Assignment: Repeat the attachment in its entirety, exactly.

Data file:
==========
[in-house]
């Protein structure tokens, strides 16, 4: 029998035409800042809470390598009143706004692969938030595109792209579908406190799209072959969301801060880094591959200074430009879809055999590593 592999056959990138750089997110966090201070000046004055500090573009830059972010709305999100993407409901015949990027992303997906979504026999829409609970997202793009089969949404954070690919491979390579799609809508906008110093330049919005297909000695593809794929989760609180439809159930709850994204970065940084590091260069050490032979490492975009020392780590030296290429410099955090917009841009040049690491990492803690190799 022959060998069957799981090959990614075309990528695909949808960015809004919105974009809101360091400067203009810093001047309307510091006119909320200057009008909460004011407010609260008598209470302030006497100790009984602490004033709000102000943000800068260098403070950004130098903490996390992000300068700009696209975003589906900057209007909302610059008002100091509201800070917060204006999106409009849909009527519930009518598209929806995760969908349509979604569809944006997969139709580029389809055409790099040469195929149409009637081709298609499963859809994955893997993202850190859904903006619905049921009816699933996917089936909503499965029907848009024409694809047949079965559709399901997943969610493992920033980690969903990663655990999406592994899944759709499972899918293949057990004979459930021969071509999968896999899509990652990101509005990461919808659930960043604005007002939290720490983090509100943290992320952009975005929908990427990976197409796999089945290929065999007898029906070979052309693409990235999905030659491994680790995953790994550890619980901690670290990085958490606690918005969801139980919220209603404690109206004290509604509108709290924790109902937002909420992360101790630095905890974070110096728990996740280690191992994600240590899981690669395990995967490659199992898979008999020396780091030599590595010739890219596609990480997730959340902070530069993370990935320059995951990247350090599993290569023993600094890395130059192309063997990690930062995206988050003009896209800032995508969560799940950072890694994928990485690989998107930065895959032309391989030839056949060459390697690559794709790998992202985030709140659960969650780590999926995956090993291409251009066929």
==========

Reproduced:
[in-house]
């Protein structure tokens, strides 16, 4: 029998035409800042809470390598009143706004692969938030595109792209579908406190799209072959969301801060880094591959200074430009879809055999590593 592999056959990138750089997110966090201070000046004055500090573009830059972010709305999100993407409901015949990027992303997906979504026999829409609970997202793009089969949404954070690919491979390579799609809508906008110093330049919005297909000695593809794929989760609180439809159930709850994204970065940084590091260069050490032979490492975009020392780590030296290429410099955090917009841009040049690491990492803690190799 022959060998069957799981090959990614075309990528695909949808960015809004919105974009809101360091400067203009810093001047309307510091006119909320200057009008909460004011407010609260008598209470302030006497100790009984602490004033709000102000943000800068260098403070950004130098903490996390992000300068700009696209975003589906900057209007909302610059008002100091509201800070917060204006999106409009849909009527519930009518598209929806995760969908349509979604569809944006997969139709580029389809055409790099040469195929149409009637081709298609499963859809994955893997993202850190859904903006619905049921009816699933996917089936909503499965029907848009024409694809047949079965559709399901997943969610493992920033980690969903990663655990999406592994899944759709499972899918293949057990004979459930021969071509999968896999899509990652990101509005990461919808659930960043604005007002939290720490983090509100943290992320952009975005929908990427990976197409796999089945290929065999007898029906070979052309693409990235999905030659491994680790995953790994550890619980901690670290990085958490606690918005969801139980919220209603404690109206004290509604509108709290924790109902937002909420992360101790630095905890974070110096728990996740280690191992994600240590899981690669395990995967490659199992898979008999020396780091030599590595010739890219596609990480997730959340902070530069993370990935320059995951990247350090599993290569023993600094890395130059192309063997990690930062995206988050003009896209800032995508969560799940950072890694994928990485690989998107930065895959032309391989030839056949060459390697690559794709790998992202985030709140659960969650780590999926995956090993291409251009066929």